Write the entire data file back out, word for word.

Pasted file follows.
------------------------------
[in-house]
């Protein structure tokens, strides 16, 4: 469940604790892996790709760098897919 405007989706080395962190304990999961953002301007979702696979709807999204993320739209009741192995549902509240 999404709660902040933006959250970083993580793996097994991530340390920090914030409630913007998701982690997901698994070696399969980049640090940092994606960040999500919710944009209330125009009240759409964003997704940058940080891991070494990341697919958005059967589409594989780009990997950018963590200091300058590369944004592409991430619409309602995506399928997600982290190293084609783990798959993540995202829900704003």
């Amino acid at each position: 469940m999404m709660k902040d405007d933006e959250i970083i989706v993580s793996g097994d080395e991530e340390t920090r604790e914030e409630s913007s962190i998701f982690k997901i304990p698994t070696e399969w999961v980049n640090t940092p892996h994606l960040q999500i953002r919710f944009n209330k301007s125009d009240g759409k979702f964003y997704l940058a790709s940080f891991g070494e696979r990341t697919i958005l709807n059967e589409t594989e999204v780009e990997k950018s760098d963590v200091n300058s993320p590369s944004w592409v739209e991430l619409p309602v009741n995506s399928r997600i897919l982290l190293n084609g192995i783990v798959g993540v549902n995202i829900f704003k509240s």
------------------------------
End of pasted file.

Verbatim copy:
[in-house]
């Protein structure tokens, strides 16, 4: 469940604790892996790709760098897919 405007989706080395962190304990999961953002301007979702696979709807999204993320739209009741192995549902509240 999404709660902040933006959250970083993580793996097994991530340390920090914030409630913007998701982690997901698994070696399969980049640090940092994606960040999500919710944009209330125009009240759409964003997704940058940080891991070494990341697919958005059967589409594989780009990997950018963590200091300058590369944004592409991430619409309602995506399928997600982290190293084609783990798959993540995202829900704003």
């Amino acid at each position: 469940m999404m709660k902040d405007d933006e959250i970083i989706v993580s793996g097994d080395e991530e340390t920090r604790e914030e409630s913007s962190i998701f982690k997901i304990p698994t070696e399969w999961v980049n640090t940092p892996h994606l960040q999500i953002r919710f944009n209330k301007s125009d009240g759409k979702f964003y997704l940058a790709s940080f891991g070494e696979r990341t697919i958005l709807n059967e589409t594989e999204v780009e990997k950018s760098d963590v200091n300058s993320p590369s944004w592409v739209e991430l619409p309602v009741n995506s399928r997600i897919l982290l190293n084609g192995i783990v798959g993540v549902n995202i829900f704003k509240s």